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Sustainable Disaster Relief

Sustainable Disaster Relief

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“In many developing countries, the rate of industrial growth has outpaced the government’s ability to cope with disaster…This trend, along with continuing land degradation, climate change and increasing use of chemicals, is putting more and more people at risk.”  UNEP/OCHA

When environmental and natural disasters strike, the first step is to save lives. Environmental concerns often arise long after the immediate chaos, often when unsustainable recovery practices have already been enacted. The United Nations Environment Program (UNEP) and the United Nations Office for the Coordination of Humanitarian Affairs (OCHA) joined forces in 1993 to respond specifically to environmental disasters through the Environment Unit. The Environment Unit works to prevent duplicate responses and optimize their efficiency.

Global warming is increasing the number of natural disasters and leaving communities more devastated than ever. The global community is beginning to see more clearly the overwhelming effects of uncoordinated disaster response efforts. Areas that are already highly vulnerable due to their location, unstable governments, pre-existing conflicts and trouble accessing essential resources are left relying on international aid and non-governmental organizations (NGO’s) for short term recovery and are left on their own for the long-term.

The unsustainability of these efforts stems from the isolation of three important groups of responders: humanitarian, environmental, and military/peacekeeping. The Woodrow Wilson Center, on June 25, 2014, sponsored the event Environmental Dimensions of Sustainable Recovery: Learning from Post-Conflict Disaster Response Experience. The Center pooled the expertise of members across the humanitarian, environmental, and military/peacekeeping sectors of disaster responders in a discussion on what can be done to better coordinate relief efforts.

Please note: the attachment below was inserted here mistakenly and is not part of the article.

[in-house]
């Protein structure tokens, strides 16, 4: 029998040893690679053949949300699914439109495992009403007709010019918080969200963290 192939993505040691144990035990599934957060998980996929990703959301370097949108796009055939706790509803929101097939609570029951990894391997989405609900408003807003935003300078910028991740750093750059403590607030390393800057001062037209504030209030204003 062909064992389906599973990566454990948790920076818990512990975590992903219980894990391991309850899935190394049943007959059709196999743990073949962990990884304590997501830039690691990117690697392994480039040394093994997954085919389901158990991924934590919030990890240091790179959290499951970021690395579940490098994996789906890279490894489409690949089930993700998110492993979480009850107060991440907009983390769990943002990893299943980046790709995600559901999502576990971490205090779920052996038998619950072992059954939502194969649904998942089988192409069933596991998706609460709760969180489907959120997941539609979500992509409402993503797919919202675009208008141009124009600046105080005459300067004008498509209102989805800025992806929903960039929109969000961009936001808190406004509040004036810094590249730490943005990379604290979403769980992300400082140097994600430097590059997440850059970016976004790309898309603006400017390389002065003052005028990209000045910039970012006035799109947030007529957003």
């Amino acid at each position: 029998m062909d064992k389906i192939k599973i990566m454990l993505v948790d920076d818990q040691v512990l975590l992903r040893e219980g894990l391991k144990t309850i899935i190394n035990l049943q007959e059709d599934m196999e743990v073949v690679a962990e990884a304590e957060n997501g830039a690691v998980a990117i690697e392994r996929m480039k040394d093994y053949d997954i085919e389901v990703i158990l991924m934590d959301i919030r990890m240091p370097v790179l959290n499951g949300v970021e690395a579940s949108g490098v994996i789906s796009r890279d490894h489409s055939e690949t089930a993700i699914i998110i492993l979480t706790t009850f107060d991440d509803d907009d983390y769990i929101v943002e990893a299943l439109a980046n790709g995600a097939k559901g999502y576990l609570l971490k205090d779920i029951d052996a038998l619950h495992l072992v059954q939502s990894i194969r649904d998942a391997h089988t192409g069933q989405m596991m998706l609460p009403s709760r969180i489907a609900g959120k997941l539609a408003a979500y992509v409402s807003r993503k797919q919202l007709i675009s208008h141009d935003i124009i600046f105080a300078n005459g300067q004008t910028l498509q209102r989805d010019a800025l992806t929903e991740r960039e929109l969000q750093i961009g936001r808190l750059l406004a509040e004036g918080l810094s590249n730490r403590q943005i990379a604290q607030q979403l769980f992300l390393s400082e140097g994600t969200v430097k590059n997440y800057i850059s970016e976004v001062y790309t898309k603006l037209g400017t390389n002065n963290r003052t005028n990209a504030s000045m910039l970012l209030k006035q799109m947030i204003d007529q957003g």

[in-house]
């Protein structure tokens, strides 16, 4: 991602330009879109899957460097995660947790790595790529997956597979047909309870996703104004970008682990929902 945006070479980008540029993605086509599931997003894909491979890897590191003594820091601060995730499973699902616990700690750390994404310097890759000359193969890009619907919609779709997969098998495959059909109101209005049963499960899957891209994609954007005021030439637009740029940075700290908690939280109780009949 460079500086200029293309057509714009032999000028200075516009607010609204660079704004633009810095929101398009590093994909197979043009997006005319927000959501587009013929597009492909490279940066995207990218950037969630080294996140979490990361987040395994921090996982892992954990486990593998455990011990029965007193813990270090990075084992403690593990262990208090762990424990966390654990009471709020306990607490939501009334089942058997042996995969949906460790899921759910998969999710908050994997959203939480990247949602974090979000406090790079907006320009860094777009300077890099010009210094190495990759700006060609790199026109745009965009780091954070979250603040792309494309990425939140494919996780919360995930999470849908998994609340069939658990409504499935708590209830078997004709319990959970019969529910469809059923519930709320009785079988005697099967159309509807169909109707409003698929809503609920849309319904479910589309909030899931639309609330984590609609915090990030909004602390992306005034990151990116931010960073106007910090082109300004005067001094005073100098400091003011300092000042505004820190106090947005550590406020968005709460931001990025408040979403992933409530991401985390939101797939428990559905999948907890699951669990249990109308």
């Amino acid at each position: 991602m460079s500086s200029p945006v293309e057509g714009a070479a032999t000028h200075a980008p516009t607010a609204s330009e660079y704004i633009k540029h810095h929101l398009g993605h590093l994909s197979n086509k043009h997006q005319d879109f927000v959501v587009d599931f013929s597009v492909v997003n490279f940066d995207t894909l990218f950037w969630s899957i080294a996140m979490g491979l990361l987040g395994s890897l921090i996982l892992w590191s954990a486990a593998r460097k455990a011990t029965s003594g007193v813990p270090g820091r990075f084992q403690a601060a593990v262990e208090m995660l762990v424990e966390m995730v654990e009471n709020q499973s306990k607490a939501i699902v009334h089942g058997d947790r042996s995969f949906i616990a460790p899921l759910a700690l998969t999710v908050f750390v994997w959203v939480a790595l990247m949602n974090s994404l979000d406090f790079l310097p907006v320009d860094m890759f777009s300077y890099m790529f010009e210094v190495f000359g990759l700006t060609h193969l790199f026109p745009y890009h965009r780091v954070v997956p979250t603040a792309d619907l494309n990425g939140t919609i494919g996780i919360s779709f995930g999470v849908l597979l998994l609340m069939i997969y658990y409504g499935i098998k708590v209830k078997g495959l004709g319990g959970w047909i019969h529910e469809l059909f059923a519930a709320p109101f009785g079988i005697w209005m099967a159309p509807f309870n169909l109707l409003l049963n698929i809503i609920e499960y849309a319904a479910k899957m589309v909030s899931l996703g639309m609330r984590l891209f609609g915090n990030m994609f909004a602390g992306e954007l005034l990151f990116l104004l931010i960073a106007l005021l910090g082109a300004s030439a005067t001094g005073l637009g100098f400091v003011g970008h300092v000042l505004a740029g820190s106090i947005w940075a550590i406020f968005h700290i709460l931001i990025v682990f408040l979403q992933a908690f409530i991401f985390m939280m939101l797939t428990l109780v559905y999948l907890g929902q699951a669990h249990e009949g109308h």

Anita van Breda of the World Wildlife Fund (WWF) highlighted the separate “silos” relief organizations work within that undermines response efforts. Annica Waleij of the Swedish Defence Research Agency discussed how environmental sustainability is perceived from a disaster relief standpoint. She highlighted how militaries around the world have moved from reactive, to active, to proactive measures in response to natural disasters.

Alice Thomas of Refugees International highlighted managing conflict, particularly the gender-based violence that arises from natural disasters, forcing populations to relocate to refugee camps or already-dense urban areas. Refugees International has stated that 33.3 million people have been internally displaced because of violence, and another 32.4 million because of weather-related incidents. Dislocation and relocation threatens access to the natural resources that make up the livelihood of many global citizens. People who collect firewood for fuel are at risk when they move to an area that has already experienced heavy deforestation, as well as to refugee camps that place burdens on surrounding resources and overcrowded urban areas. Increased competition for resources, political instability, and continual population growth, when mixed with worse and more frequent natural disasters, is also expected to hurt economic growth and development. Uncoordinated disaster response is creating unsustainable situations for already vulnerable regions.

Wendy Cue of the United Nations (UN) discussed the lack of leadership and accountability surrounding disaster response efforts and the need to extend the humanitarian program cycle. Currently, response efforts are based on year-by-year efforts; disasters typically require years, if not decades, of cleanup and rebuilding. This means that communities are left with considerable rebuilding even after first responders leave.

The panel specifically expressed the importance of engaging with local governments and communities. They also expressed the importance of government involvement in relief efforts. The group compared involved governments, such as the Philippines following Haiyan, to those that do not have the coordinated resources or the wherewithal to aid local communities in rebuilding processes, such as Haiti following an earthquake and subsequent cholera outbreak. The communities that respond most effectively to natural disasters are those in which government has the financial resources and political will to rebuild.

Efforts include teaching local citizens the skills to live sustainably, such as composting and kitchen gardens, as well as the danger of burning human waste for fuel and the importance of “building back safer.” At the core of these efforts are good community organizers, those citizens within the locality that can communicate with multiple groups about the importance of their sustainability efforts to their own livelihoods.

Disaster response has never been straightforward. Particularly in a world in which climate change is causing situations that increasingly ravage both stable and unstable regions, sustainable recovery practices are imperative. Constantly rebuilding communities that cannot sustain themselves creates serious security problems for the affected regions and for the world.

Photo: United Kingdom Department for International Development